Thursday 1 February 1665/66

Up and to the office, where all the morning till late, and Mr. Coventry with us, the first time since before the plague, then hearing my wife was gone abroad to buy things and see her mother and father, whom she hath not seen since before the plague, and no dinner provided for me ready, I walked to Captain Cocke’s, knowing my Lord Bruncker dined there, and there very merry, and a good dinner. Thence my Lord and his mistresse, Madam Williams, set me down at the Exchange, and I to Alderman Backewell’s to set all my reckonings straight there, which I did, and took up all my notes. So evened to this day, and thence to Sir Robert Viner’s, where I did the like, leaving clear in his hands just 2000l. of my owne money, to be called for when I pleased. Having done all this I home, and there to the office, did my business there by the post and so home, and spent till one in the morning in my chamber to set right all my money matters, and so to bed.

6 Annotations

Lawrence   Link to this

I wonder what Mr Pepys is worth at this time? thank goodness that Elizabeth's parents have so far survived the plague!

Ruben   Link to this

"to Alderman Backewell’s to set all my reckonings straight there, which I did, and took up all my notes. So evened to this day, and thence to Sir Robert Viner’s, where I did the like, leaving clear in his hands just 2000l. of my owne money, to be called for when I pleased"
A primitive and rudimentary kind of banking and capitalizing, based on trust and political stability. Das Kapital was here to stay and grow and grow.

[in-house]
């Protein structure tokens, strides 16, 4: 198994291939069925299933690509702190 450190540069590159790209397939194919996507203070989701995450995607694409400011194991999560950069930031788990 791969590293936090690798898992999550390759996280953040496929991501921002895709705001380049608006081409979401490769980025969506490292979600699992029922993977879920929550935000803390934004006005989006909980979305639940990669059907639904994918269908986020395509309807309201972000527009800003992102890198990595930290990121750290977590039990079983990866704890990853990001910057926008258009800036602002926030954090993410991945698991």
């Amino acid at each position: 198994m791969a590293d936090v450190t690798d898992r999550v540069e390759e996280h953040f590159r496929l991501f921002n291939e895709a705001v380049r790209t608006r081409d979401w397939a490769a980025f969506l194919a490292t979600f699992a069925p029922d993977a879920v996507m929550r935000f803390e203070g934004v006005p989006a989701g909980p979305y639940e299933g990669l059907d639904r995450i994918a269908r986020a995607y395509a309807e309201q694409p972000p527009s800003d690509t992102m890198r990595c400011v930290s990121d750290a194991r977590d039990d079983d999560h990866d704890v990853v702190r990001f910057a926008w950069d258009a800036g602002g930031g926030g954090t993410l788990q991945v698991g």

cgs   Link to this

Sir R will loan it out to the credit Worthies like the King?? and other betters [ who will hand over paper deeds well sealed for the pleasure] a few quid on hand in-case some one wants some coin for walk around???
{ no derivatives and mortgages to sell piece meal to the provide income for the retirement mob}
Samuell ---you do know ?? the king will borrow it for making payments available for keeping ships afloat.

So Samuell how much interest will ye receive for being so flushed.
How life has changed for thee these past few years, when thee needed food for the table ye hocked thy musical instrument.

A. Hamilton   Link to this

So Samuell how much interest will ye receive

Good question. Do we know what the equivalent was in those days to the London Interbank Offer Rate (LIBOR)? Could Sam make 10% - L200 a year -- in this game?

Bryan M   Link to this

Do we know what the equivalent was in those days to the London Interbank Offer Rate (LIBOR)?

A History of Interest Rates by S Homer and R Sylla provides some 17th century English interest rates on pp 125-126. The legal rate from 1651 to 1714 was 6% but this did not apply to Crown loans. Interest rates for goldsmiths' loans to the Crown during Charles II's reign varied from 8% for well-secured loans to a maximum of 30%.

Goldsmiths paid 4 to 6% on short-term deposits.

http://books.google.com.au/books?id=w3hmC17-em4...

cgs   Link to this

Samuell must have been awake when heard his Preacher speak of Matthew 25 14-30 and not day dreaming of the wench in pew 4

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